For Female Politicians In India, Tolerating Sexist Comments Is Almost Second Nature

Being at the receiving end of blatant sexism comes with the job for the women

As compared to their male counterparts, very few women in India hold public office, and those who do, being at the receiving end of sexist and misogynistic comments comes with the job.

On Thursday, former JD (U) leader Sharad Yadav bodyshamed Rajasthan chief minister Vasundhara Raje. “Vasundhara ko aaram do, bahut thak gayi hain, bahut moti ho gayi hain, pehli patli thi. (Give rest to Vasundhara. She looks too tired and has gained too much weight. Earlier she was slim,” Yadav said while appealing to voters in Rajasthan, Hindustan Times reported.

Raje has had a political career spanning three decades now, and neither her politics, nor her government’s recent controversies, but it was her weight that Yadav chose to point out and criticise? Wow. When was the last time a male politician was subjected to that by another peer? If this does not propagate the idea that no matter a woman’s stature, if she does not adhere to a man’s notion of the ‘ideal’ female appearance, she’s open for criticism, wonder what is.

This blatant sexism is not just the Rajasthan chief minister’s cross to bear. In February this year, in an ongoing Parliament session, Prime Minister Narendra Modi mocked Congress leader Renuka Choudhary’s ‘loud’ laughter. Addressing Vice-President Venkaiah Naidu, Modi had said, “Sabhapati Ji meri aapse vinti hai Renuka Ji ko kuch mat kahiye. Ramayan serial ke baad aisi hansi sunne ka saubhagya aaj jaake mila hai.” (Chairman Sir, I request you to not say anything to Renukaji. After Ramayana serial, we have got the privilege of hearing this kind of laughter today).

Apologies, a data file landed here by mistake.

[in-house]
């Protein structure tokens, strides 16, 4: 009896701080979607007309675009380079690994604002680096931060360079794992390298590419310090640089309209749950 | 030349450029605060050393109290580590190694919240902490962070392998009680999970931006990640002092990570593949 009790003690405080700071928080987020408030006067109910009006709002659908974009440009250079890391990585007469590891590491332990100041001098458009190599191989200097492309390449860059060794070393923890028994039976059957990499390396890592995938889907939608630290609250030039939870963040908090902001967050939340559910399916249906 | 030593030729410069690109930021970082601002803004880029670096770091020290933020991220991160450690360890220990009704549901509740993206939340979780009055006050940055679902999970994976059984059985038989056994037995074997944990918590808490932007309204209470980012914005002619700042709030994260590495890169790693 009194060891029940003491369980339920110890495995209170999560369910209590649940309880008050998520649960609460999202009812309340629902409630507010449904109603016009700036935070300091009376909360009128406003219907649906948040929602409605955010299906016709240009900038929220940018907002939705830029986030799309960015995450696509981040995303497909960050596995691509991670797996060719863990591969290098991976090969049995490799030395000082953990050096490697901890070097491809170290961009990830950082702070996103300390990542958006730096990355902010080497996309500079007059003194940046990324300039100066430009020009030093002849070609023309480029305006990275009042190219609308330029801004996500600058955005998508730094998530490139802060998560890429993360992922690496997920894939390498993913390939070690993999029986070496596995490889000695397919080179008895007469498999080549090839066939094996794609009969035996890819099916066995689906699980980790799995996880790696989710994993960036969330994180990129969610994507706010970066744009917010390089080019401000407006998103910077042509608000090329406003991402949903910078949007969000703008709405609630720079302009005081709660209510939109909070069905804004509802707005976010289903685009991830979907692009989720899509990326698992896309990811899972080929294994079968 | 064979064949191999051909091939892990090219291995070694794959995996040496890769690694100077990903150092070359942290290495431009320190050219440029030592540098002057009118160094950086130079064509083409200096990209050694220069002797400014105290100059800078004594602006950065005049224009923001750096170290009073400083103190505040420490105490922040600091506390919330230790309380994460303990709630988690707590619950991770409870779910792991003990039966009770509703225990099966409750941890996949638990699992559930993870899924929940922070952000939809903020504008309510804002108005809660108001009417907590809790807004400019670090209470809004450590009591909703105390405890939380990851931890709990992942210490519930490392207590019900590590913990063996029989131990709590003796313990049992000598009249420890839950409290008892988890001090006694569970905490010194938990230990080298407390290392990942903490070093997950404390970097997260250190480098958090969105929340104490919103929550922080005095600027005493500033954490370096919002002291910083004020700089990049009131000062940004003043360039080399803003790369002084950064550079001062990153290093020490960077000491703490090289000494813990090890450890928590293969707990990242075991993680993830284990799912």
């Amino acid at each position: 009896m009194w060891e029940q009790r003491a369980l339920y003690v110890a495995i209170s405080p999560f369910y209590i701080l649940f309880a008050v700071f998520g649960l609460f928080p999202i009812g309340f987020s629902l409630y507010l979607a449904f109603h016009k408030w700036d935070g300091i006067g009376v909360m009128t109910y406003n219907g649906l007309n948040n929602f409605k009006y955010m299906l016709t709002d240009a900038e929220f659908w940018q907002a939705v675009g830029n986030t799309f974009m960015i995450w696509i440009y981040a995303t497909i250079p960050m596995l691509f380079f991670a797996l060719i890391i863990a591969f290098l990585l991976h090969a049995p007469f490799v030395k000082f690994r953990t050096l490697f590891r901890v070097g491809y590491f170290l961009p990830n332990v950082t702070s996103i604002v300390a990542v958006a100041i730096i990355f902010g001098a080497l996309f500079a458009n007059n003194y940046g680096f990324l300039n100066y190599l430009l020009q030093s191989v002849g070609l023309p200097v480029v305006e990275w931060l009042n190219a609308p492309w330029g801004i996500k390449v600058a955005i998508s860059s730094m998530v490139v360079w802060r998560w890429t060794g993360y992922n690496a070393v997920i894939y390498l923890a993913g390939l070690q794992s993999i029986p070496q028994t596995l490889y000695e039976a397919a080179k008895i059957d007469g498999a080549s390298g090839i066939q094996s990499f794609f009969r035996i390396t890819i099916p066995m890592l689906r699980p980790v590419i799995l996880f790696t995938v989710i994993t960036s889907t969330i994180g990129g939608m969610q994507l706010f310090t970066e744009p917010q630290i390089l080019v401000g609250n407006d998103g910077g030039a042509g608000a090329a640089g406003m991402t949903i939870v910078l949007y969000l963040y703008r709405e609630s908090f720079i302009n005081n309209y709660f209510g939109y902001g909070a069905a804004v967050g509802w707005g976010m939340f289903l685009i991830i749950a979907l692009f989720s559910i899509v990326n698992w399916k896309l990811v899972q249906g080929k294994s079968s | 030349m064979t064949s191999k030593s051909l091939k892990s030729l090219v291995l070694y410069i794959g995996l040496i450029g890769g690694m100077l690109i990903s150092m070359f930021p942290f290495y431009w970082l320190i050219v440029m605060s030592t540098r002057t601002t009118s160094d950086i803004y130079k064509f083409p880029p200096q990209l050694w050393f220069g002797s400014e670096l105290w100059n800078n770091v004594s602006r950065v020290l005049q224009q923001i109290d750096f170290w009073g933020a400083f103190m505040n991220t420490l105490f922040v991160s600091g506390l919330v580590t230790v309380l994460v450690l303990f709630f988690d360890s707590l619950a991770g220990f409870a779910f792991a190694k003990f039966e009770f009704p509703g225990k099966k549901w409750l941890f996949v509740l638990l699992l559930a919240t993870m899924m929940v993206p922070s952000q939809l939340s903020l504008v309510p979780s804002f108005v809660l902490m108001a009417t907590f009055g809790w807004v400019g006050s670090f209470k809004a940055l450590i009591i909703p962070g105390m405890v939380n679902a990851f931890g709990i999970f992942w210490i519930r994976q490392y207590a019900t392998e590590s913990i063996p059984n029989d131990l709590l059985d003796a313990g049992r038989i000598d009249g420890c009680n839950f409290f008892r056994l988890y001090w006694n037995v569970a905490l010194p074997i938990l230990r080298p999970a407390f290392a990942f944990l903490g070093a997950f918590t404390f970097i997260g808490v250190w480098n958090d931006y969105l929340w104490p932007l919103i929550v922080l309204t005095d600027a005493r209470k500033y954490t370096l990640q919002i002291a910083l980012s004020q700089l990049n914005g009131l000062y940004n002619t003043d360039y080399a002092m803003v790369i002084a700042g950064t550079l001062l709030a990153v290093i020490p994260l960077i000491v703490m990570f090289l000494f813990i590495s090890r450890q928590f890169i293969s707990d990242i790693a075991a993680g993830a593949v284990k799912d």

The leader of this country had then equated a senior Congress leader and a former Union minister with Surpanakha, Ravana’s sister from Ramayan. Who knew ‘locker room’ talk had a place inside the Parliament?

Image courtesy: The Indian Express

Textile minister Smriti Irani has frequently been subjected to unsavoury remarks too, owing to her acting career in the television industry. In 2014, when Irani was the human resource development minister, a Trinamool Congress member had made a condescending comment about her in the Lok Sabha. TMC leader Sultan Ahmed said that he expected Irani to perform well since she had made her name as an ideal daughter-in-law in every household in the country.

This was probably the only time when other female politicians reached across party lines to defend Irani. Congress MPs Ranjeet Ranjan and Sushmita Dev stood up for Irani and told off the TMC leader for referring to the then HRD minister’s acting career.

However, sexism or misogyny is not restricted to women in rival parties as Congress leader Digvijay Singh has proved in 2013 when he called another leader in his party “sau taka tunch maal”. The remarks were directed at Congress leader and former MP Meenakshi Natarajan. He said, “Our party MP, Meenakshi Natarajan, is a Gandhian, simple and an honest leader. She keeps going from place to place in her constituency. I am a seasoned smith of politics. Meenakshi sau tunch maal hai”. Loosely translated translated, “sau tunch maal” means ‘a desirable object’.

Courtesy: The Indian Express

When it comes to politics, the gender gap is something so constant that more-often-than-not we see political mudslinging crossing over to the misogynistic territory, when attacks are directed towards women. If a photo could, in a way, sum up the political gender gap that exists in politics it would be the iconic oath-taking ceremony of Karnataka chief minister HD Kumaraswamy. While the men made up most of the crowd, the three female politicians were at centre stage – Congress leader Sonia Gandhi, West Bengal chief minister Mamata Banerjee and Bahujan Samaj Party (BSP) leader Mayawati looked alone even in a crowd.